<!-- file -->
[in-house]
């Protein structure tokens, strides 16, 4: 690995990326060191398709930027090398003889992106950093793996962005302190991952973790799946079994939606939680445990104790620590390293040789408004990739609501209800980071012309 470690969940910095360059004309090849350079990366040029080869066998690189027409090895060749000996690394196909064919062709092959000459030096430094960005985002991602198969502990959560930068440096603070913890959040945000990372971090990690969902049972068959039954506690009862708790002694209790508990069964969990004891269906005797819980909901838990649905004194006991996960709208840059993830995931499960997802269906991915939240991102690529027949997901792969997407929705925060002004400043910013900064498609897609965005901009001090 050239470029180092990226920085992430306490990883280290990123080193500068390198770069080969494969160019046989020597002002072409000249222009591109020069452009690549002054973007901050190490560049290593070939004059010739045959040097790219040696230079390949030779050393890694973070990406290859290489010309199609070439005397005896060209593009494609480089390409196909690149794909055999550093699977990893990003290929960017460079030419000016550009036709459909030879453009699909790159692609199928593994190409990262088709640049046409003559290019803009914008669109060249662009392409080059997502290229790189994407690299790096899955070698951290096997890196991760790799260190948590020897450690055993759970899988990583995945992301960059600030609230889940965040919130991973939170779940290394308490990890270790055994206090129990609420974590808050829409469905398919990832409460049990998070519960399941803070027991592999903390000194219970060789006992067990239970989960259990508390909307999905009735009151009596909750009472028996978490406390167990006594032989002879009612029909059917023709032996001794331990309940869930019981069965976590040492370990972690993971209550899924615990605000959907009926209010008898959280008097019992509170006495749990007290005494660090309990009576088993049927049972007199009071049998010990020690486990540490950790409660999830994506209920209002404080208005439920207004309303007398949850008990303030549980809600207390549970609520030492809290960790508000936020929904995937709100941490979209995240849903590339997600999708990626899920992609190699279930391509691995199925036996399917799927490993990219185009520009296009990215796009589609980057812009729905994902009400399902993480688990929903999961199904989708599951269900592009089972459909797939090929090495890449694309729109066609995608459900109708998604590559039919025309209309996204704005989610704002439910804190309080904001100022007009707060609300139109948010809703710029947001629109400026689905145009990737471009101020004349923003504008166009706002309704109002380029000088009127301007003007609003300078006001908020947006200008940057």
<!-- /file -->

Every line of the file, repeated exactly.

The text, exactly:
[in-house]
């Protein structure tokens, strides 16, 4: 690995990326060191398709930027090398003889992106950093793996962005302190991952973790799946079994939606939680445990104790620590390293040789408004990739609501209800980071012309 470690969940910095360059004309090849350079990366040029080869066998690189027409090895060749000996690394196909064919062709092959000459030096430094960005985002991602198969502990959560930068440096603070913890959040945000990372971090990690969902049972068959039954506690009862708790002694209790508990069964969990004891269906005797819980909901838990649905004194006991996960709208840059993830995931499960997802269906991915939240991102690529027949997901792969997407929705925060002004400043910013900064498609897609965005901009001090 050239470029180092990226920085992430306490990883280290990123080193500068390198770069080969494969160019046989020597002002072409000249222009591109020069452009690549002054973007901050190490560049290593070939004059010739045959040097790219040696230079390949030779050393890694973070990406290859290489010309199609070439005397005896060209593009494609480089390409196909690149794909055999550093699977990893990003290929960017460079030419000016550009036709459909030879453009699909790159692609199928593994190409990262088709640049046409003559290019803009914008669109060249662009392409080059997502290229790189994407690299790096899955070698951290096997890196991760790799260190948590020897450690055993759970899988990583995945992301960059600030609230889940965040919130991973939170779940290394308490990890270790055994206090129990609420974590808050829409469905398919990832409460049990998070519960399941803070027991592999903390000194219970060789006992067990239970989960259990508390909307999905009735009151009596909750009472028996978490406390167990006594032989002879009612029909059917023709032996001794331990309940869930019981069965976590040492370990972690993971209550899924615990605000959907009926209010008898959280008097019992509170006495749990007290005494660090309990009576088993049927049972007199009071049998010990020690486990540490950790409660999830994506209920209002404080208005439920207004309303007398949850008990303030549980809600207390549970609520030492809290960790508000936020929904995937709100941490979209995240849903590339997600999708990626899920992609190699279930391509691995199925036996399917799927490993990219185009520009296009990215796009589609980057812009729905994902009400399902993480688990929903999961199904989708599951269900592009089972459909797939090929090495890449694309729109066609995608459900109708998604590559039919025309209309996204704005989610704002439910804190309080904001100022007009707060609300139109948010809703710029947001629109400026689905145009990737471009101020004349923003504008166009706002309704109002380029000088009127301007003007609003300078006001908020947006200008940057």